Atlanta-based dance company glo will head to the XIIth Florence Biennale next month, and the group plans a move into the historic Rhodes Theatre back in Atlanta
by Andrew Alexander
September 25, 2019
Featured image: Atlanta dance company glo will head to Florence this October to participate in the Florence Biennale. The group hopes to move into Rhodes Theatre afterwards. (Image courtesy the artists/High Museum)
Throughout the run of the biennial, seven women performers of glo under the direction of founding artist Lauri Stallings will offer “ongoing actions of migration, live sculpture, and dynamic posturing” in the pavilion, courtyard, and pedestrian entrances of the historic Fortezza da Basso, a 14th century fort set in the walls of Florence, now a popular event space for the city where the biennial is set.
Founded in the late 1990s, the biennial of contemporary art in Florence aims to “showcase contemporary art, as well create a space for dialogue between the artists themselves and a wide audience.” The theme of the event this year is Ars et Ingenium: Toward Leonardo da Vinci’s Legacy of Similitude and Invention.
glo will offer a preview of the work for Florence in Atlanta on Tuesday October 8, at 5 p.m. in the Corner Studio at the Goat Farm Arts Center.
Strangely enough, the group will find itself without a permanent home shortly after returning from Florence. Beginning in November, the Goat Farm Arts Center in West Midtown, where glo has been based since 2012, will undergo a major renovation and transformation. The planned $250 million changes include the building of a new Museum of Contemporary Art of Georgia designed by Mack Scogin Merrill Elam Architects, a 125-room “independent arts-based” hotel, two restaurant spaces, and three buildings featuring ground-level artist studios and a mix of around 175 apartments and live-work spaces.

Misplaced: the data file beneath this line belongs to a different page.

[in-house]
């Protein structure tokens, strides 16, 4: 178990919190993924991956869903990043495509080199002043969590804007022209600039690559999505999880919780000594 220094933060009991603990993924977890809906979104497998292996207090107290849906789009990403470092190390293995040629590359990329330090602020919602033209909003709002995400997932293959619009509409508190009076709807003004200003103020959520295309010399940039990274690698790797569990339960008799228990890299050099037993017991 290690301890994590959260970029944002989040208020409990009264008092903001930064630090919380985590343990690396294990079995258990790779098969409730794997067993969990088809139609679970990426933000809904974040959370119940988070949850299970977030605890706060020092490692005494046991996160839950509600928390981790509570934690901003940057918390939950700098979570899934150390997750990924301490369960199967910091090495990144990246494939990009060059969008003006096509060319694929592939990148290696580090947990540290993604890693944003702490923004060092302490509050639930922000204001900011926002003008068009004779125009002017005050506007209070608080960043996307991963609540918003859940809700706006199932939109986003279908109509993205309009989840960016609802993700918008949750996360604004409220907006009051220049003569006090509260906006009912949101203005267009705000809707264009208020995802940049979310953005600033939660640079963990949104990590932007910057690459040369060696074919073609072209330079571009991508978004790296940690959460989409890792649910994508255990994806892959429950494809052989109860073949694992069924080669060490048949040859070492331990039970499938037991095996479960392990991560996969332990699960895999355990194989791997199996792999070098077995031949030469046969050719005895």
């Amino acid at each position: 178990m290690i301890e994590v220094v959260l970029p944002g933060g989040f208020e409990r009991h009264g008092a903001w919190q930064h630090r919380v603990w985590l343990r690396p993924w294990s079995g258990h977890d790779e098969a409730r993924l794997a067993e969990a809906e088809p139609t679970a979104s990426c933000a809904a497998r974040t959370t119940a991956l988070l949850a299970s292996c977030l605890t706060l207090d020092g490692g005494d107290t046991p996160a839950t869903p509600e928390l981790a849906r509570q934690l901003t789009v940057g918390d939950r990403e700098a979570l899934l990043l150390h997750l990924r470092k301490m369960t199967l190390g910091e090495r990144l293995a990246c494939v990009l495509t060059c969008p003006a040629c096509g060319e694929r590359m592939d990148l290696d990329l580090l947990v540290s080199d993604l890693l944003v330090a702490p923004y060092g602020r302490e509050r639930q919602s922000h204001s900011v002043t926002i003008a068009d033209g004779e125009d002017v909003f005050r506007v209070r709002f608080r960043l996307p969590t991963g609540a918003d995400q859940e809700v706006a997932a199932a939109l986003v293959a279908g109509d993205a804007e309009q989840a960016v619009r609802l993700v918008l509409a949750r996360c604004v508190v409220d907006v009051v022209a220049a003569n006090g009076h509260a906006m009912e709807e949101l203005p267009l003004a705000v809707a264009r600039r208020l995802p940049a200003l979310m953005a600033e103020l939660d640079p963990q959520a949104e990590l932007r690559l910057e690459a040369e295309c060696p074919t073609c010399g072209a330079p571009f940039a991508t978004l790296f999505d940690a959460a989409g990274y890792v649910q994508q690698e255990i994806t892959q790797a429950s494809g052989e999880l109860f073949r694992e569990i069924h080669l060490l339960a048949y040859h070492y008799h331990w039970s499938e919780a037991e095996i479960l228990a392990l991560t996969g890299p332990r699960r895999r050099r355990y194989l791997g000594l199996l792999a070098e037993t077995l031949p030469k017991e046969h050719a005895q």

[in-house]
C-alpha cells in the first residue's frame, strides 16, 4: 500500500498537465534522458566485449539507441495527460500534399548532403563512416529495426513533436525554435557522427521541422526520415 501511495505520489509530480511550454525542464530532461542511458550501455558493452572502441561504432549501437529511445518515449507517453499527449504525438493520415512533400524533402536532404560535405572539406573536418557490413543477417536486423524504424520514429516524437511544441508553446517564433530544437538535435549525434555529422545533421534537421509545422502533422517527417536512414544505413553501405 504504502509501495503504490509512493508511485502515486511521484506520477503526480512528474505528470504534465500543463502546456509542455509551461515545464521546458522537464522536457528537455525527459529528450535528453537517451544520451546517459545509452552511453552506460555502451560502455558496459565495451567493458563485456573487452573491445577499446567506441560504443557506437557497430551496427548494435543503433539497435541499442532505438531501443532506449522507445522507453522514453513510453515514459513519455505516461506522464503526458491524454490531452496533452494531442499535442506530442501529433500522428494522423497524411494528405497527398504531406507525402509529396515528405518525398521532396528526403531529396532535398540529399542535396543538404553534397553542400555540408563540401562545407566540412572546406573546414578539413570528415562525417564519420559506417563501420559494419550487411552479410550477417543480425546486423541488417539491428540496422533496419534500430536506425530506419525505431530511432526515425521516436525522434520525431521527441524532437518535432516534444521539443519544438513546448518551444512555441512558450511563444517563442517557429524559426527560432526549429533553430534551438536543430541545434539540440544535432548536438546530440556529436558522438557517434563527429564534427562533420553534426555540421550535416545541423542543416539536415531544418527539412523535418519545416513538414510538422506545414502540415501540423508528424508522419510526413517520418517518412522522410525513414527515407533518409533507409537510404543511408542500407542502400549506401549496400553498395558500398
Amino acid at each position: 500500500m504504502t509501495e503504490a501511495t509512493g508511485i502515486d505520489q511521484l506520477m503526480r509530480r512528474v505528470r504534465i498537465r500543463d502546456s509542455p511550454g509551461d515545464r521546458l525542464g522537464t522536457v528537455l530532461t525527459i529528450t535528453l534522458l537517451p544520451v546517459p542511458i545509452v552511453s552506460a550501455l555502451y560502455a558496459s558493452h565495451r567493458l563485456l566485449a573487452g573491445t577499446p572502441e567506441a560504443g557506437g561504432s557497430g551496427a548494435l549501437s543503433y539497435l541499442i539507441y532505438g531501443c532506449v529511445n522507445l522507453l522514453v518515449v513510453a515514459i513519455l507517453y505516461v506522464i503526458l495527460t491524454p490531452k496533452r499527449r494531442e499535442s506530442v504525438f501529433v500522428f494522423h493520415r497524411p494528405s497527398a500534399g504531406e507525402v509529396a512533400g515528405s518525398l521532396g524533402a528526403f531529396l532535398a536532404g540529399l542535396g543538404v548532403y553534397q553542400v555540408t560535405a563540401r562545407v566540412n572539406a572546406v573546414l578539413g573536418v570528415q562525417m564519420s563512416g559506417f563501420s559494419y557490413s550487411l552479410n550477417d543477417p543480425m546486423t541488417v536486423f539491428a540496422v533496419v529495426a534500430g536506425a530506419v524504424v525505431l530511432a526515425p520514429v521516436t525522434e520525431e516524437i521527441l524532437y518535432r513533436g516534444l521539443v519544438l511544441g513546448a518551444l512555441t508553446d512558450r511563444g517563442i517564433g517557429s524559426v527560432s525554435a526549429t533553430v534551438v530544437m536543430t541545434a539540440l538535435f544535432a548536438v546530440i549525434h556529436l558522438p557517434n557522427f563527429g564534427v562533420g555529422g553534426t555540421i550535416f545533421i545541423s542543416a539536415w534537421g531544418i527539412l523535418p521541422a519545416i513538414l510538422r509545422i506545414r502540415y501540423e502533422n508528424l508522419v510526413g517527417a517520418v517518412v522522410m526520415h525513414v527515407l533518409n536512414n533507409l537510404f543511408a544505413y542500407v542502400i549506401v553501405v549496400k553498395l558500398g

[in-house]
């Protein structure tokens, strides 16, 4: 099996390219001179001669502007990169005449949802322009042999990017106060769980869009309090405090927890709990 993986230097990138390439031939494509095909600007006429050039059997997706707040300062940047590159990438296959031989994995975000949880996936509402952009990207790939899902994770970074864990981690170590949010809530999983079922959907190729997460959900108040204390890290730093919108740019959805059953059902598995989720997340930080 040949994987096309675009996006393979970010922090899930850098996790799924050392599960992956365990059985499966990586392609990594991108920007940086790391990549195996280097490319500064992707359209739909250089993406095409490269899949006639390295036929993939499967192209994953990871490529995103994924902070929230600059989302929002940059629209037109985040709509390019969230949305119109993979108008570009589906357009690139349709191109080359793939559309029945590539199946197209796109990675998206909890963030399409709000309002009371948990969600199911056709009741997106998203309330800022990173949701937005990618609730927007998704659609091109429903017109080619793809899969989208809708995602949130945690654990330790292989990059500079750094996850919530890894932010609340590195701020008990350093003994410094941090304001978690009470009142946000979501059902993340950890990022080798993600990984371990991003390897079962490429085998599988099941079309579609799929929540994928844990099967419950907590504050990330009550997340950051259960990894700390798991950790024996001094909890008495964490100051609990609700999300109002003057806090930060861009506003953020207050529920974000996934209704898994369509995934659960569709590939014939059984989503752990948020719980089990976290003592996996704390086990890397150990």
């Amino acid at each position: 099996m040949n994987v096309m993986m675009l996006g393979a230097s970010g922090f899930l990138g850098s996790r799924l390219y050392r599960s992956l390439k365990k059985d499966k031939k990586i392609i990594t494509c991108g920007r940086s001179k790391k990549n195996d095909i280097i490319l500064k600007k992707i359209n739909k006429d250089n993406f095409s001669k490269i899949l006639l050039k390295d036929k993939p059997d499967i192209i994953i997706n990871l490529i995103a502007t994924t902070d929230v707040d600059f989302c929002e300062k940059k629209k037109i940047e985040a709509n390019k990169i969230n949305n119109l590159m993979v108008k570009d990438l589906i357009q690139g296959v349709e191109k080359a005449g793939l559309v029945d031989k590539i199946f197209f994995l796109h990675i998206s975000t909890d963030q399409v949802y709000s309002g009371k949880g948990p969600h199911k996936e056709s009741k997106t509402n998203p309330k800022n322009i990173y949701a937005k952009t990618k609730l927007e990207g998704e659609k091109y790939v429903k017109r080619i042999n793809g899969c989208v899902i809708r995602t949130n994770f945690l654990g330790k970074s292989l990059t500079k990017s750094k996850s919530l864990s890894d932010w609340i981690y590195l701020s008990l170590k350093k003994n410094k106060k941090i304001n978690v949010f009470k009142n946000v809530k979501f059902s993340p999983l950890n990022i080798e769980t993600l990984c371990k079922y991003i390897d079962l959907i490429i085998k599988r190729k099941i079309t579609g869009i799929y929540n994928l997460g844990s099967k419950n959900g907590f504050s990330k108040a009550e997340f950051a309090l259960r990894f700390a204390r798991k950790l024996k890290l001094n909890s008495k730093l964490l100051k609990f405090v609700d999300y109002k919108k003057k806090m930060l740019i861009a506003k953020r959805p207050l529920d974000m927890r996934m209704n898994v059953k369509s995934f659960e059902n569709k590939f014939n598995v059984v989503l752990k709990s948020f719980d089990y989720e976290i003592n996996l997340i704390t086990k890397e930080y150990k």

The company is currently eyeing the historic Rhodes Theatre on Peachtree Street as a temporary base and a possible permanent home. “Historic Rhodes Theatre is an underutilized cultural asset we hope to both drive historic renovation and preservation while inviting the community to see Rhodes as a creative tank for avant garde, experimental arts and culture,” says Stallings. The group is currently raising funds to make the building more habitable and accessible, with desired updates including power, restrooms, HVAC, and new doors. glo has used the raw space for its performances before, beginning first in 2013.
Rhodes Theatre was built in 1937 by noted Georgia architects Ivey and Crook as part of Rhodes Center, Atlanta’s first strip shopping center, which once surrounded Rhodes Hall on three sides. Only the South building, which was home to the historic Rhodes Theatre, remains.
Andrew Alexander is an Atlanta-based writer and founder of The Alexander Report.
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